Is violence an issue in northtown?

Students and staff of Northtown share their thoughts on violence and fights in Northtown.


Caleb Goncalves, writer

School environments have faced many issues, such as violence. That issue particularly has a lot of attention in US, which is why most schools are prepared for lockdown situations and maintain an anti-bullying ideal. Positively, according to the National Institution of Justice, the rates of violent victimization, bullying, and fear of being harm in schools are low and have been decreasing since the 1990s. 

Aggressivity has been generally decreasing in American schools for a while; does that apply to all schools?

After a survey was spread, most students of Northtown agreed that student violence has been increasing in Northtown, unlike the standard of student violence decrease within US. This survey also got relevant output related to fights, as the greatest part of the students revealed to have seen or heard of multiple fights in the current school year.

“I haven’t heard of other schools who have as many fights as we do. I mean, for example, […] there were around 7 fights or so in one week.” Said an anonymous student.


The school staff can add to that topic. The campus supervisor, Russ Collins, is one of the workers in charge of taking care of fights in Northtown.

“Our job as campus supervisors is to avoid a situation,” Collins said, “if something is happening, then our job at that point is to stop that.” 

Different from student survey results, Collins believes the fight rates have been steady throughout his years working in the school.

“Unfortunately, [fights] do happen,” he said, “but it seems a pretty steady flow, […] I don’t think it’s gotten any worse or any better”

With direct contact with fights, Collins has experience with how the environment and people react to fights.

“[When] something’s going on, it’s like there is a vacuum in,” he said, “it seems like [the fight] is a magnet.”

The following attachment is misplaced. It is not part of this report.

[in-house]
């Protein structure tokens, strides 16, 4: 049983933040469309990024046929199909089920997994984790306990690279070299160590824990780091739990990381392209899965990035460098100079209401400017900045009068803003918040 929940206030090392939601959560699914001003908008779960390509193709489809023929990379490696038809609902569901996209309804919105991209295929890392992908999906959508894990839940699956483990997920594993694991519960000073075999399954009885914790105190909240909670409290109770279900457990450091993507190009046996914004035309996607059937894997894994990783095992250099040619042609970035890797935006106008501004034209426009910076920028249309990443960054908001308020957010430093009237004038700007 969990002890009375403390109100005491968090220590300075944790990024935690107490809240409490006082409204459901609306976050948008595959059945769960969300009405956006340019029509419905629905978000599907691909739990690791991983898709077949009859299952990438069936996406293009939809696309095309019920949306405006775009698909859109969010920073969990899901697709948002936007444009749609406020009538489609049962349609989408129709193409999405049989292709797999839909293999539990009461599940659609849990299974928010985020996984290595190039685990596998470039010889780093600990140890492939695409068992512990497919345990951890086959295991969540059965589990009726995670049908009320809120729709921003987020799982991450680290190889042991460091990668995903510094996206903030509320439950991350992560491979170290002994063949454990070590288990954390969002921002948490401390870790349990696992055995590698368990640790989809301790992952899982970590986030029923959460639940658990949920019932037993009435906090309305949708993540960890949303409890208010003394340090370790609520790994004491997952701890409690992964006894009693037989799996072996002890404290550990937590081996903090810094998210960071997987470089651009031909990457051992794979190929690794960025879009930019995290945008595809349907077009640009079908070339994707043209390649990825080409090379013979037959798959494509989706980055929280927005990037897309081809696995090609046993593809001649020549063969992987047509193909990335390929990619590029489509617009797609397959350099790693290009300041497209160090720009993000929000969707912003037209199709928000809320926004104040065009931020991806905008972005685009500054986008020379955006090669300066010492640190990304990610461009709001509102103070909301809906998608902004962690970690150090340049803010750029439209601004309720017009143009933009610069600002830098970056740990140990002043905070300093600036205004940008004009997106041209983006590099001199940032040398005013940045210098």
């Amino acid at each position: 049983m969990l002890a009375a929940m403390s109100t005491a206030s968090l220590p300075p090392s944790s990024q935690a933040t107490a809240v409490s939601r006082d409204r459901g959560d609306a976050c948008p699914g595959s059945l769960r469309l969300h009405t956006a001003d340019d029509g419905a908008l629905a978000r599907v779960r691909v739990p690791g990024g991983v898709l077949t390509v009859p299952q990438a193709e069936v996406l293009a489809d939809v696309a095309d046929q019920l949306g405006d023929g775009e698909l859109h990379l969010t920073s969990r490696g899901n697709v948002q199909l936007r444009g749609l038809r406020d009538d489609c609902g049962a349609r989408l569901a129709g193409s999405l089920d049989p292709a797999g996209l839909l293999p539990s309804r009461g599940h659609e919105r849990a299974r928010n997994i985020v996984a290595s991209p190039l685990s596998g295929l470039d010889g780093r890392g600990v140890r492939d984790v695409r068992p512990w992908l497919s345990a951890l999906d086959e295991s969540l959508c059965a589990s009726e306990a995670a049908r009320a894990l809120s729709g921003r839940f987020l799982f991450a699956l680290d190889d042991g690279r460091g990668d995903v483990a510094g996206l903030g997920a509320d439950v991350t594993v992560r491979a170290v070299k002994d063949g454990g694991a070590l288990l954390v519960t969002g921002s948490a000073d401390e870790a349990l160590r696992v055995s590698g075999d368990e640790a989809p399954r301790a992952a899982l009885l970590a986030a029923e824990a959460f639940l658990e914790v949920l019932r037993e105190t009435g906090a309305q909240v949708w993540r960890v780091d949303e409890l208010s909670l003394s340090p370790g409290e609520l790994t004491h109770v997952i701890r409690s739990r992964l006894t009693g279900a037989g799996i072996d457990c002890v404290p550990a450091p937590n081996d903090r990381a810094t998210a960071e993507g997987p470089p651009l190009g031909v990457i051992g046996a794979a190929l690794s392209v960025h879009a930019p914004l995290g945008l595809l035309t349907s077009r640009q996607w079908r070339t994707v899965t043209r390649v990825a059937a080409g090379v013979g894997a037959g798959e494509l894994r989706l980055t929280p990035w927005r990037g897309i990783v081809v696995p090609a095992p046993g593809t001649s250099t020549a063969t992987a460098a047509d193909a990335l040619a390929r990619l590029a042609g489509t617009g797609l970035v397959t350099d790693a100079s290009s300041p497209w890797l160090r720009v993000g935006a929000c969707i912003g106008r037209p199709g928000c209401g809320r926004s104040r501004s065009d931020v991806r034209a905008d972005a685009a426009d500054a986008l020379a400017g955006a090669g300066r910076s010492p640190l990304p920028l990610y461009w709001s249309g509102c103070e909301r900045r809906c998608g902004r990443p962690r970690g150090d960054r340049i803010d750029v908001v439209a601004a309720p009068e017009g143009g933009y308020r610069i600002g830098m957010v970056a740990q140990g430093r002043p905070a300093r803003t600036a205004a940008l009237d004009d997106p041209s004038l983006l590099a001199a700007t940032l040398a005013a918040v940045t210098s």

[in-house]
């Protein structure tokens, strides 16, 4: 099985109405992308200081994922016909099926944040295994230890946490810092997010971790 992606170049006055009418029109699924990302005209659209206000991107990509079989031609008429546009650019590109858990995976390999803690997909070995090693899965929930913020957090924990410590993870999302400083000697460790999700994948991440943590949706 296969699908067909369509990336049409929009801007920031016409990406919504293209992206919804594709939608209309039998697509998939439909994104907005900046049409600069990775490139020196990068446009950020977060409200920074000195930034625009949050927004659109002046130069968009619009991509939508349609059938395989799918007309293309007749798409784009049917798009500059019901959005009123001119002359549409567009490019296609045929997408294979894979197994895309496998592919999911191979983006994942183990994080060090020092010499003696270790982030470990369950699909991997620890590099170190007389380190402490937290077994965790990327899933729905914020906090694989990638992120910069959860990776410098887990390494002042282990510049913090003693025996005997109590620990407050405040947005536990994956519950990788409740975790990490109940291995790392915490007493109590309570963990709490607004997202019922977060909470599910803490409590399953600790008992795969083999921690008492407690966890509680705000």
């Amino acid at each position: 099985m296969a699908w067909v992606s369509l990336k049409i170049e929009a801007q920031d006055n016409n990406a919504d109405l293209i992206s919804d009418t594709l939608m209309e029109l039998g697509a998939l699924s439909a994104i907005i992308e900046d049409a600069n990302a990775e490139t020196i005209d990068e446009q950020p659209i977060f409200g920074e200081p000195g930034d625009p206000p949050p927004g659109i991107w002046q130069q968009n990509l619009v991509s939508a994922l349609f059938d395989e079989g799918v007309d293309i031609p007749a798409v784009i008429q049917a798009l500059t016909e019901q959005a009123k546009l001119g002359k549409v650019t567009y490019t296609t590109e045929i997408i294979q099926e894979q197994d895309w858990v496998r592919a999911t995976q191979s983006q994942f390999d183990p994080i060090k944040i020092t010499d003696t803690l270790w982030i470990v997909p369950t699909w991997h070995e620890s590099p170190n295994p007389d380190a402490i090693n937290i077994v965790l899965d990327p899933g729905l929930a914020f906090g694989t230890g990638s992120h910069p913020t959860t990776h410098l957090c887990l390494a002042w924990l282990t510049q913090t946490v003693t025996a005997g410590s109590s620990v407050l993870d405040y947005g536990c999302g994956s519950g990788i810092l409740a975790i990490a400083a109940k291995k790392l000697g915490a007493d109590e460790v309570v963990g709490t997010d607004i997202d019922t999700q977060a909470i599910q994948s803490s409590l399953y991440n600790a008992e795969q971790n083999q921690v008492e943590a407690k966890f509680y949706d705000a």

“It’s a negative reaction” Collins said, “ everybody wants to see what’s going on. Nobody can just not go there”

In the survey spread around school, most students report to not feel fully safe in Northtown. Increasing or not, violence is a real issue and Collins claims the school is trying to act on that.

“I think they’re working on [it]”, he said, “just a work in progress”

Collins points out some of the things the staff with direct contact with fights have been “working on”

“When we have large groups of people in an area, I think we’ve doing a little bit of work on trying to keep kids in classes,” he said “trying to be more proactive. Instead of just standing around waiting for it to happen, take care of it before it starts.”

Another staff Northtown’s member that can talk on student violence is Theo Fundermann, the assistant principal.

“My role is first to help students develop ways and strategies to avoid conflicts and be able to work through it using their words,” he said.

Fundermann is aware of how the school acts with students that got in fights and he speaks on that.

“If a conflict were to occur, the students involved in a fight would receive a 10 day suspension,” he said, “if it is one that disrupts the entire environment in a large impact, […] there could be a peace of disturbance filed against them,”

He also emphasized the importance of the positive attitude towards those students.

“While there is a consequence for the behavior, the number one thing we want to make sure is that we are restorative,” he said.

Fundermann specifies in the meaning of that.

“When students come back from conflicts like that, we have an opportunity to have them working together and be able to talk to each other and resolve this problem,” he said, “because we want every student to feel like they can come back here and not have to engage in this type of conflicts.”

After all, fights are present in high schools. They are a real issue faced, as the students survey reported, and Fundermann has a last statement in the school’s position on that.

“Our goal is to always lower [fights], and I do believe we can lower those,” he said, “we’ve got some good strategies that we’re using to help our students to avoid these conflicts.”